Hertford
at about 26,000.[2]Contents1 Toponomy 2 Governance 3 Geography 4 History 5 Economy 6 Sport and leisure6.1 Football 6.2 Cricket7 People 8 Landmarks 9 Transport9.1 Rail 9.2 Road 9.3 Bus and coach 9.4 River10 Education 11 Entertainment 12 Town twinning 13 References 14 External linksToponomy[edit] The earliest reference to the town appears in the Ecclesiastical History of the English People, written by Bede
Bede
in 731 AD, which refers to "Herutford"
[...More...]

"Hertford" on:
Wikipedia
Google
Yahoo
Parouse

picture info

Warwick
Warwick
Warwick
(/ˈwɒrɪk/) is the county town of Warwickshire, England. It lies on the River Avon, 11 miles (18 km) south of Coventry
Coventry
and just west of Leamington Spa
Leamington Spa
and Whitnash, with which it is contiguous. At the 2011 Census, the population was 31,345. Signs of human activity date back to the Neolithic
Neolithic
period, and constant habitation to the 6th century AD. Warwick
Warwick
was a Saxon burh in the 9th century, and Warwick Castle
Warwick Castle
was established in 1068 during the Norman conquest of England. Warwick School
Warwick School
claims to be the country's oldest boys' school. The earldom of Warwick, created in 1088, controlled the town in the Middle Ages and built town walls, of which Eastgate and Westgate survive. The castle grew into a stone fortress, then a country house
[...More...]

"Warwick" on:
Wikipedia
Google
Yahoo
Parouse

picture info

Towcester
Towcester
Towcester
(/ˈtoʊstər/ TOH-stər), the Roman town of Lactodorum, is an affluent market town in south Northamptonshire, England.Contents1 Etymology 2 Location 3 Demography and expansion 4 Governance 5 Facilities 6 Sport 7 History7.1 Prehistoric and Roman periods 7.2 Saxon period and Medieval age 7.3 Georgian and Victorian periods 7.4 20th century and beyond8 Notable people from Towcester 9 References 10 External linksEtymology[edit]
[...More...]

"Towcester" on:
Wikipedia
Google
Yahoo
Parouse

picture info

Edmund I
Edmund I
Edmund I
(Old English: Ēadmund, pronounced [æːɑdmund]; 921 – 26 May 946) was King of the English
King of the English
from 939 until his death. His epithets include the Elder, the Deed-doer, the Just, and the Magnificent. Edmund was the son of Edward the Elder
Edward the Elder
and his third wife Eadgifu of Kent, and a grandson of Alfred the Great. His father died when he was young, and was succeeded by his oldest son Æthelstan. Edmund came to the throne upon the death of his half-brother in 939, apparently with little opposition. His reign was marked by almost constant warfare, including conquests or reconquests of the Midlands, Northumbria, and Strathclyde (the last of which was ceded to Malcolm I of Scotland). Edmund was assassinated after six-and-a-half years as king, while attending mass in Pucklechurch, Gloucestershire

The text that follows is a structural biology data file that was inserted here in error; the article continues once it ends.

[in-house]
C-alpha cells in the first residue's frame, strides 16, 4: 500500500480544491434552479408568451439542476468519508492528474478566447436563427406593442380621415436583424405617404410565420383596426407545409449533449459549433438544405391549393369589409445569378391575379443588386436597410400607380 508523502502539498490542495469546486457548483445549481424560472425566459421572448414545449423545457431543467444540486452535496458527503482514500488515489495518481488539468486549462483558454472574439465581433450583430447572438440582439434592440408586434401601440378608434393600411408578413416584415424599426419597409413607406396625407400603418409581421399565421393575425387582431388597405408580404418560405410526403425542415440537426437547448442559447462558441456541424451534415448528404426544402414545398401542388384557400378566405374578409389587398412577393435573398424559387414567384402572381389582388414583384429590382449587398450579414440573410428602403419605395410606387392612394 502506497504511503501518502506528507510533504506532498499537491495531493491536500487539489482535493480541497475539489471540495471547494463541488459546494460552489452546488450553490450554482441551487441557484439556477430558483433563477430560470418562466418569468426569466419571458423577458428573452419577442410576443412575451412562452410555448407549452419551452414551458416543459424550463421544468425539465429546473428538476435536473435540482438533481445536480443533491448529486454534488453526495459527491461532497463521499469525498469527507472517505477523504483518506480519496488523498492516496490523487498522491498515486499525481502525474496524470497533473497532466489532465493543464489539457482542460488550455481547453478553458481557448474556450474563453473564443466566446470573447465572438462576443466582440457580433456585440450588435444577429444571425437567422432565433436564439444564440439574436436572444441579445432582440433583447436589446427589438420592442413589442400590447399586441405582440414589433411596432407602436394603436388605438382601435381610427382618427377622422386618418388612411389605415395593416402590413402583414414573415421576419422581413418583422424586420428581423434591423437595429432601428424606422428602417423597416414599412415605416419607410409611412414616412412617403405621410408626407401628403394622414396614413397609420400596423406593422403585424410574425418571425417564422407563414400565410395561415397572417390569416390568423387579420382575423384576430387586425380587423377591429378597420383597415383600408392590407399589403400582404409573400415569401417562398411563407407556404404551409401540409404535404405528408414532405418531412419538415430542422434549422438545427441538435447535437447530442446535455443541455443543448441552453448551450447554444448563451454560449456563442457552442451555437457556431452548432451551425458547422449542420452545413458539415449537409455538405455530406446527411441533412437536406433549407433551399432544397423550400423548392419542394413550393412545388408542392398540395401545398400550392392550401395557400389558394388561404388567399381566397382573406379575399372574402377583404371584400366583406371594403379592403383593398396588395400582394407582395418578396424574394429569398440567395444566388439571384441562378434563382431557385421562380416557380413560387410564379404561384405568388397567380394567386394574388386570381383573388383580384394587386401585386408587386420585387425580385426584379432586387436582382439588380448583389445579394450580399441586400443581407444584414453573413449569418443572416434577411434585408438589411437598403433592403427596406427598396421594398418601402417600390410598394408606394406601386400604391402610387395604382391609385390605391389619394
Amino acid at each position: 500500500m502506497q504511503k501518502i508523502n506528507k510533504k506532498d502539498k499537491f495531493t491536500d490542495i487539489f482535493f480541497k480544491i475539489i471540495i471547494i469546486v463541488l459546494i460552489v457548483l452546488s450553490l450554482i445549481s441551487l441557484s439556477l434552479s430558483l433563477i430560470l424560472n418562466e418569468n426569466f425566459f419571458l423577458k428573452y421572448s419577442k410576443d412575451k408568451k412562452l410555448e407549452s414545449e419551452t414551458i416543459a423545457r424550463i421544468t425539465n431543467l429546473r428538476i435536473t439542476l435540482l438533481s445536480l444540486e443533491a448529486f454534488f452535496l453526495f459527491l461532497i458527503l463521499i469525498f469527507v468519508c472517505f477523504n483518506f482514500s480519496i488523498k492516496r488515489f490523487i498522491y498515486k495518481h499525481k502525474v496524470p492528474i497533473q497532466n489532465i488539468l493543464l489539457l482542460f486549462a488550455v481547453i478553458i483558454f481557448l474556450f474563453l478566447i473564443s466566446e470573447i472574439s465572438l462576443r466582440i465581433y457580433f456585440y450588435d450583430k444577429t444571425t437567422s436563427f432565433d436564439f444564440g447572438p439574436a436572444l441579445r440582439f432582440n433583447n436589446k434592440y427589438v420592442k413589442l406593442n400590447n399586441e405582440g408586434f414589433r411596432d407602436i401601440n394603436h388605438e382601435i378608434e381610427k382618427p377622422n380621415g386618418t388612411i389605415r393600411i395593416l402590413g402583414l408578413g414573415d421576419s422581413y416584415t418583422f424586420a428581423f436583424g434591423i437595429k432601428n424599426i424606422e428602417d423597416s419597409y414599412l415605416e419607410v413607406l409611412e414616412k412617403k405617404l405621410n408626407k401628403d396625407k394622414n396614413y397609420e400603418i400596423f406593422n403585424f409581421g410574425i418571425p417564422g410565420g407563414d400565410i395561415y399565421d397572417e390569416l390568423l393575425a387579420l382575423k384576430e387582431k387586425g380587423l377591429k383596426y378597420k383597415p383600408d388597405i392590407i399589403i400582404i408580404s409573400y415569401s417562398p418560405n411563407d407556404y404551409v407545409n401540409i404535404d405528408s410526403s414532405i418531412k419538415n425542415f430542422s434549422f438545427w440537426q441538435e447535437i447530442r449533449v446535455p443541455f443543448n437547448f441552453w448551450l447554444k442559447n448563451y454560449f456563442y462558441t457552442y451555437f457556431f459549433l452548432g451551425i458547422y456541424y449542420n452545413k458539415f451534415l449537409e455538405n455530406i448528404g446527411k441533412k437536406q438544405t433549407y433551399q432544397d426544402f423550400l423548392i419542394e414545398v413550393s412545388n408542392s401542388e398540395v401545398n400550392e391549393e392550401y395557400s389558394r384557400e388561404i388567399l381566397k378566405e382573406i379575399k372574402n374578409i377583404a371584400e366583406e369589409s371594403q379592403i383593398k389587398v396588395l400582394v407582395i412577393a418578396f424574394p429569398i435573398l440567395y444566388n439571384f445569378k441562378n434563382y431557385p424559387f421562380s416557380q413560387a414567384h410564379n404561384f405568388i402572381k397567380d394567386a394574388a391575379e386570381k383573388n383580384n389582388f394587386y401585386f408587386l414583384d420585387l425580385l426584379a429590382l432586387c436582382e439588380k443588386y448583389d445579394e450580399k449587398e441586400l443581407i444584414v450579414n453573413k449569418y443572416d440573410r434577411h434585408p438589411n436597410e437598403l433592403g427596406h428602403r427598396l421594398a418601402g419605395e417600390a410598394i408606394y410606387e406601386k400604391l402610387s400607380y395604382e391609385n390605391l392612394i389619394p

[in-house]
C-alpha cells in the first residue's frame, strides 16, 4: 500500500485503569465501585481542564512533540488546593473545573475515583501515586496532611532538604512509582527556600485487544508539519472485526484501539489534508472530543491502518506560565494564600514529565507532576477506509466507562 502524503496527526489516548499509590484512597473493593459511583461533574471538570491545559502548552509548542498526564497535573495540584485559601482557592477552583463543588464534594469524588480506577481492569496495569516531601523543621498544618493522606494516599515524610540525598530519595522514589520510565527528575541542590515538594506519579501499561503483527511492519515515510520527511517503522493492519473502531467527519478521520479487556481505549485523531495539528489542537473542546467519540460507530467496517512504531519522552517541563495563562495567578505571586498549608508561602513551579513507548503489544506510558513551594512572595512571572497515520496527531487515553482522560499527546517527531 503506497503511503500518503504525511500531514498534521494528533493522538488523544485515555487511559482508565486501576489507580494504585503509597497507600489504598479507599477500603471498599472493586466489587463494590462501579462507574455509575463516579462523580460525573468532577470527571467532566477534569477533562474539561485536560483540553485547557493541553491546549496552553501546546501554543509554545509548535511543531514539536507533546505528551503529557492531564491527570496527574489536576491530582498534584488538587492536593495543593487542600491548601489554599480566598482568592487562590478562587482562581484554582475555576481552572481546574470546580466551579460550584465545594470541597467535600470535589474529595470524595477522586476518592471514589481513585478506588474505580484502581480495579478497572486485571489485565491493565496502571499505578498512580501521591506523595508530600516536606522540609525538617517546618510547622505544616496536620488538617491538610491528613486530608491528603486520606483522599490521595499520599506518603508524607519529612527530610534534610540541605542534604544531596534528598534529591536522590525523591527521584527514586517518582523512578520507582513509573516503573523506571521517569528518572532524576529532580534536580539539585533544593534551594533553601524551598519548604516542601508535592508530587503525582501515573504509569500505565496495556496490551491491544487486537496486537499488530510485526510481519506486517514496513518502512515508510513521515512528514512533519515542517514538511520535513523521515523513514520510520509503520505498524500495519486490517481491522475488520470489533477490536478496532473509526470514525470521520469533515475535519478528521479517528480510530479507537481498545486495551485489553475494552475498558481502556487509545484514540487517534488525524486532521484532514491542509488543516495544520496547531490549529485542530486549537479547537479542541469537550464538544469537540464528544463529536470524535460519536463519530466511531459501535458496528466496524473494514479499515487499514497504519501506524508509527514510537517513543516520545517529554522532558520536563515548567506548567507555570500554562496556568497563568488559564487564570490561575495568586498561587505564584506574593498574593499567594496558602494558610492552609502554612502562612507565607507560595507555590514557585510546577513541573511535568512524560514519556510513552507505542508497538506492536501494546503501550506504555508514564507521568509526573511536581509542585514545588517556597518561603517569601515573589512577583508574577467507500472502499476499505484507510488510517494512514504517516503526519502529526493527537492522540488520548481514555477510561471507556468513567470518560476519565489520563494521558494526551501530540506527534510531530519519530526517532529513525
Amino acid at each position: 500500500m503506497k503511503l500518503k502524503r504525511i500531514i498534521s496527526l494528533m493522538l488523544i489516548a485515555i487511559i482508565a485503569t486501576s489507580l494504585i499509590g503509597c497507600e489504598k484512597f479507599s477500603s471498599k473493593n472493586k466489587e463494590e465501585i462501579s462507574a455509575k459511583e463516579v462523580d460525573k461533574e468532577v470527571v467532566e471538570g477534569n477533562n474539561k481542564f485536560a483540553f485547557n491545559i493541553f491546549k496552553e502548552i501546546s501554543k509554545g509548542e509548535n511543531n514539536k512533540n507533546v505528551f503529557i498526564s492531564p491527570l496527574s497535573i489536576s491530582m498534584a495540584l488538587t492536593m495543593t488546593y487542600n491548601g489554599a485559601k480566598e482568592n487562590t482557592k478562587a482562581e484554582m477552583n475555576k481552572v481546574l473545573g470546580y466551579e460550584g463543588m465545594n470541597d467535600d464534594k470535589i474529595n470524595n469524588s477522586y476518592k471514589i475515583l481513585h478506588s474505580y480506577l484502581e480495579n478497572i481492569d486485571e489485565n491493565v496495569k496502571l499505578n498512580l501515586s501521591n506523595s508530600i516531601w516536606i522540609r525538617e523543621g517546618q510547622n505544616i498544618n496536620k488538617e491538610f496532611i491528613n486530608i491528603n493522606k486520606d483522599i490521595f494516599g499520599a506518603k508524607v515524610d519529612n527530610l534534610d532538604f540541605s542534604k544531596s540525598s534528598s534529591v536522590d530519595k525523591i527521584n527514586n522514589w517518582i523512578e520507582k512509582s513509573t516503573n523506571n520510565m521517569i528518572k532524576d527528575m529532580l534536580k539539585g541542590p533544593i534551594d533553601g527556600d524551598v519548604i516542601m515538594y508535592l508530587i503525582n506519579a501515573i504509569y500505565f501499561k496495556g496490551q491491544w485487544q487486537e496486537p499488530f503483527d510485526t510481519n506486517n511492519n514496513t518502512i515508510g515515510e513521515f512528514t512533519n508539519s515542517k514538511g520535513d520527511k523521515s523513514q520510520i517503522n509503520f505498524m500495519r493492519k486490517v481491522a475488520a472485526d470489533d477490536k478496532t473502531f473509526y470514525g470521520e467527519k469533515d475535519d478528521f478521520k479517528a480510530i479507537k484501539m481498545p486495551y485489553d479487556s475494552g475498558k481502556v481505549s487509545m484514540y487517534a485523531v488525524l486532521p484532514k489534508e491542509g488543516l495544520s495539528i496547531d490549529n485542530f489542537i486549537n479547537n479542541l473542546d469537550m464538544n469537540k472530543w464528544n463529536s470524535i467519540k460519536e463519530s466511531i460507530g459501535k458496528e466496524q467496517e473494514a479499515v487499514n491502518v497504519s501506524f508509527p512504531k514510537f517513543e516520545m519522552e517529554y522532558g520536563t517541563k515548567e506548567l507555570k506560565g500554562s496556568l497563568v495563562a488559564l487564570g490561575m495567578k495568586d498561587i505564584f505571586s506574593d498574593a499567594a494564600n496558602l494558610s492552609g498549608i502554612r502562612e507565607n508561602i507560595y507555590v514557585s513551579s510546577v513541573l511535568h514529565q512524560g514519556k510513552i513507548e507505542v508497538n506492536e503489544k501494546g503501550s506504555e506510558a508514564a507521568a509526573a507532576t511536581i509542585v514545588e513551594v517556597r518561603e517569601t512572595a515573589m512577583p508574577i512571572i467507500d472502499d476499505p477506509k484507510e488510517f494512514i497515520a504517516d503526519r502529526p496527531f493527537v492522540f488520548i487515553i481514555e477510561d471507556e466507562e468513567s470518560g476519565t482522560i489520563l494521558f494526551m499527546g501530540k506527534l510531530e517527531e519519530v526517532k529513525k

[...More...]

"Edmund I" on:
Wikipedia
Google
Yahoo
Parouse

Wulfstan I, Archbishop Of York
Wulfstan (died December 956) was Archbishop of York
Archbishop of York
between 931 and 952. He is often known as Wulfstan I, to separate him from Wulfstan II, Archbishop of York.Contents1 Early life 2 Career 3 Later life 4 Citations 5 References 6 External linksEarly life[edit] Wulfstan was consecrated in 931.[1] He was presumably appointed with the consent of King Æthelstan, and attested all of the king's charters between 931 and 935. Between 936-41, however, he was absent from the king's court, for unknown reasons.[2] Career[edit] His career is characterised by frequent swapping of allegiances, both among Viking leaders from Dublin
Dublin
and the Wessex kings
[...More...]

"Wulfstan I, Archbishop Of York" on:
Wikipedia
Google
Yahoo
Parouse

picture info

Ratae Corieltauvorum
Coordinates: 52°38′06″N 1°08′29″W / 52.6349°N 1.1413°W / 52.6349; -1.1413The Jewry Wall, remains of the Roman baths Ratae Corieltauvorum
Ratae Corieltauvorum
or simply Ratae was a town in the Roman province of Britannia. Today it is known as Leicester, located in the English county of Leicestershire.Contents1 Name 2 History2.1 Prehistory 2.2 Roman2.2.1 Establishment 2.2.2 Development2.3 Medieval3 Remains 4 References 5 External linksName[edit] Ratae is a latinate form of the Brittonic word for "ramparts" (cf. Gaelic rath), suggesting the site was an Iron Age oppidum